Quirky Slovak Peter Kerekes has made a gem of a film. Impossible to classify, it crosses genres with abandon – part oral history, part family home-movie, part comedy, part meditation on loss, part homage to the Nick Broomfield school of the on-screen boom mic, part mockumentary parody of documentary reconstruction, part celebration of Slovakian beauties in swimsuits, and part ethnography of the swimming pool – 66 Seasons keeps you on your toes.
It purports to be about the filmmaker’s great-grandfather, the boy from Romania who always wanted to go to sea, though he never got there. The film opens at Kosice open-air public swimming baths and never gets anywhere else, taking languid laps up and down the memories of Kerekes’ grandma and her pals, and following whatever byways the director’s surreal imagination suggests. He sets up an underwater card game at the bottom of the pool, with playing cards and the players’ skirts drifting up towards the surface (this seems positively normal after the underwater bicycle race in World War Two uniforms.) He hires an Adolph Hitler-lookalike from a casting agency and cuts sync from bathers who’ve been in Nazi concentration camps to images of Hitler, apparently, in the pool or being accosted by sunbathers. He grills the pool-maintenance boy about where the water goes when the pool is drained – you’re sure Kerekes has lost the thread of his great-father altogether, until the maintenance boy solemnly declares that the pool water goes, eventually, to the sea.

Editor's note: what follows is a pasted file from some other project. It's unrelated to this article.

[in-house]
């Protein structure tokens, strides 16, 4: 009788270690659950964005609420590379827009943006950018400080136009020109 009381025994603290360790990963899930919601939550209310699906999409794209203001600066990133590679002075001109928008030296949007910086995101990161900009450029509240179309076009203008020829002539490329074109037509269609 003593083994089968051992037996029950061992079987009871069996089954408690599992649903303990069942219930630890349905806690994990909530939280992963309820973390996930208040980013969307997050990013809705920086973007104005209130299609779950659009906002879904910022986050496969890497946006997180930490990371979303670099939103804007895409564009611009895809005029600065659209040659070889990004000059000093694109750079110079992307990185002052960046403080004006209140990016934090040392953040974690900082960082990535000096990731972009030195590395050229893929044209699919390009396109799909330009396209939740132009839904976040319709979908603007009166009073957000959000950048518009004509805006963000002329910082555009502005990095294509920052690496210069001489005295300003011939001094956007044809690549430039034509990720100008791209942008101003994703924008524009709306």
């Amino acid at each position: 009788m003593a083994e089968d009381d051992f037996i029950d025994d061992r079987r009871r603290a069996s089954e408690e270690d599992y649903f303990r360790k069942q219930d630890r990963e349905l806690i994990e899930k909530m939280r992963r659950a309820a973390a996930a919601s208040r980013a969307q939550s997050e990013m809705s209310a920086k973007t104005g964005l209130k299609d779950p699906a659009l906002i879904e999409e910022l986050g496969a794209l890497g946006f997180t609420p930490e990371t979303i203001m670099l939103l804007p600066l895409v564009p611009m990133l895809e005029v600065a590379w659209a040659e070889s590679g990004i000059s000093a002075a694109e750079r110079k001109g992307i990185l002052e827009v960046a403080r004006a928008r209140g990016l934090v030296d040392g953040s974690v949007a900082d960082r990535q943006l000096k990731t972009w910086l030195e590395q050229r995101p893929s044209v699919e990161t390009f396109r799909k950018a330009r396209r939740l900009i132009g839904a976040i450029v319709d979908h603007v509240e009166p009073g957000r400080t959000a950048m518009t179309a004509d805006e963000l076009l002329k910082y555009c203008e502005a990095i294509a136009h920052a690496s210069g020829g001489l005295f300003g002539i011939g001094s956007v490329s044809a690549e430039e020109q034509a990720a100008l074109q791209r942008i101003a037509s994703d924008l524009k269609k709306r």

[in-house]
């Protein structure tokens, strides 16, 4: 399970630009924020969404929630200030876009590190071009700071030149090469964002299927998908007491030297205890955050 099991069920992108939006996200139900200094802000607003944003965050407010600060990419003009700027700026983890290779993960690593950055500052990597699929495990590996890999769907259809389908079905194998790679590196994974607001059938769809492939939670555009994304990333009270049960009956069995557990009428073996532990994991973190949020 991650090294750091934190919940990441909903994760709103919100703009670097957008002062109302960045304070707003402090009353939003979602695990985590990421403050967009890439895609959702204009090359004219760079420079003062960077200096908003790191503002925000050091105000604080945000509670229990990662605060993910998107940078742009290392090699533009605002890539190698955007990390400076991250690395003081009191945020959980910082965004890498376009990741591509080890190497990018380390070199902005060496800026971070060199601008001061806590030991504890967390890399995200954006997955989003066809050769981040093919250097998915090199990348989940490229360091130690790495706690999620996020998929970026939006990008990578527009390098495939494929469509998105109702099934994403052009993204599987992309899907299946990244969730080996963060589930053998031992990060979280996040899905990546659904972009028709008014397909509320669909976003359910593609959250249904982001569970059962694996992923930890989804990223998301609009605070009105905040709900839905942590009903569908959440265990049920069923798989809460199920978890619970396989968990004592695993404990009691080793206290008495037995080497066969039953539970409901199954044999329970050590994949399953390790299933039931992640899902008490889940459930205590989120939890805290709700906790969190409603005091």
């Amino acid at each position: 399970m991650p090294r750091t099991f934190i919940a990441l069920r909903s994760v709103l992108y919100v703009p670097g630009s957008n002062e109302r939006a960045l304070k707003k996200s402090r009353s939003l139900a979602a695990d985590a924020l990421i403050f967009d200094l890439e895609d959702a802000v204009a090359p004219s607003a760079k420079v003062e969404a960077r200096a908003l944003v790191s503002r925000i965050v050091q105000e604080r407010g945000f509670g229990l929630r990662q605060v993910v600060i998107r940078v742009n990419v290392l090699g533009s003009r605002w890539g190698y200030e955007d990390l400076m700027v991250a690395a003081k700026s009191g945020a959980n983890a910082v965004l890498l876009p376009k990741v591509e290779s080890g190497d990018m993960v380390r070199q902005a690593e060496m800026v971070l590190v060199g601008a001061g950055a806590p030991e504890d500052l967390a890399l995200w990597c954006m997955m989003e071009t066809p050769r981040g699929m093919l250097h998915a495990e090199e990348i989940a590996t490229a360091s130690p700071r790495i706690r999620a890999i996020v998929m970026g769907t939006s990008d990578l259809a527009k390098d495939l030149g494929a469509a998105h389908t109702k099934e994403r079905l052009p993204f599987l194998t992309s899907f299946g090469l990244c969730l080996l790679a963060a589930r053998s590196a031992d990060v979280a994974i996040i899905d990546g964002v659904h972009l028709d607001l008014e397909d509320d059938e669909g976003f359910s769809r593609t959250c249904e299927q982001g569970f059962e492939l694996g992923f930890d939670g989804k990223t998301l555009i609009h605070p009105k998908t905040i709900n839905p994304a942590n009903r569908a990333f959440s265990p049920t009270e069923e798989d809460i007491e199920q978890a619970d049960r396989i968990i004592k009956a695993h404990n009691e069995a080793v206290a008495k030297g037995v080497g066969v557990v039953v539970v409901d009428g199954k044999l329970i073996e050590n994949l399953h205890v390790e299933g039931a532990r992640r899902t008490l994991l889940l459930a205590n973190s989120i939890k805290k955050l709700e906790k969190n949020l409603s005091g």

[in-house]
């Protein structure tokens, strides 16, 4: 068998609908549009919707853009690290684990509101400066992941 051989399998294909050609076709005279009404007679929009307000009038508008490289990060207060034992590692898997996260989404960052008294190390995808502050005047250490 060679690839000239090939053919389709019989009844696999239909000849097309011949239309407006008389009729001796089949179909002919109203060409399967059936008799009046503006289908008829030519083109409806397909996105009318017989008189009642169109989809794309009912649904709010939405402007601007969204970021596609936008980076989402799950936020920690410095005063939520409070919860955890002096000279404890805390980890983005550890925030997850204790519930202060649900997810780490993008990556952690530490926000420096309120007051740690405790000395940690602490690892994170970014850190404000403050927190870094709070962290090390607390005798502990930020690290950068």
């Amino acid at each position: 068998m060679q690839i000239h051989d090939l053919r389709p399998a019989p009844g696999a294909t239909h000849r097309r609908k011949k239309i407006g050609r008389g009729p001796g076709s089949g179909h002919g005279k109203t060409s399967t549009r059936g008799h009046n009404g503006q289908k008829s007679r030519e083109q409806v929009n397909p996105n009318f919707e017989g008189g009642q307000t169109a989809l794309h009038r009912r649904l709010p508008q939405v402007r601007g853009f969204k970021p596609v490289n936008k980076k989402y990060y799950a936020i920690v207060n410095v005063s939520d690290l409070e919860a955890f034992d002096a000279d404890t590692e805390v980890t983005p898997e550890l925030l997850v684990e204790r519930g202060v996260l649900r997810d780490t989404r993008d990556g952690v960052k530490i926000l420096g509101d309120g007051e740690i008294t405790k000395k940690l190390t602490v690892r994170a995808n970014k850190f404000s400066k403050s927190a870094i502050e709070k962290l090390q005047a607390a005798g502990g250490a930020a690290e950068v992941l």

Kerekes’ interview questions are idiosyncratic – “Are there swimming pools in Heaven?”; “When you were in the Soviet secret service, how did they choose your codename?” – but he coaxes thoughtful and intimate responses.
He creates exquisite in-camera ‘split-screen’, such as by shooting a screen beside the pool while projecting archive footage onto it – at least the footage is black-and-white and scratchy, but is it really archive? Kerekes is playful and mischievous with time, using what he himself calls ‘fake archive’. His key contributors are women in their seventies (“We used to be young and beautiful, now we’re just beautiful”). We see him asking his elderly interviewees to scout among the bathers by the pool, picking out someone who looks like themselves when they young, and inviting them to perform for his 8mm reconstructions. Written down, this sounds laboured; on screen, it’s charming and revealing. The film cuts with glee between ‘archive’, actuality and meandering chats between director and interviewee about what to shoot next. Marek Sulik’s editing builds a satisfying rhythm, taking evident delight in the material.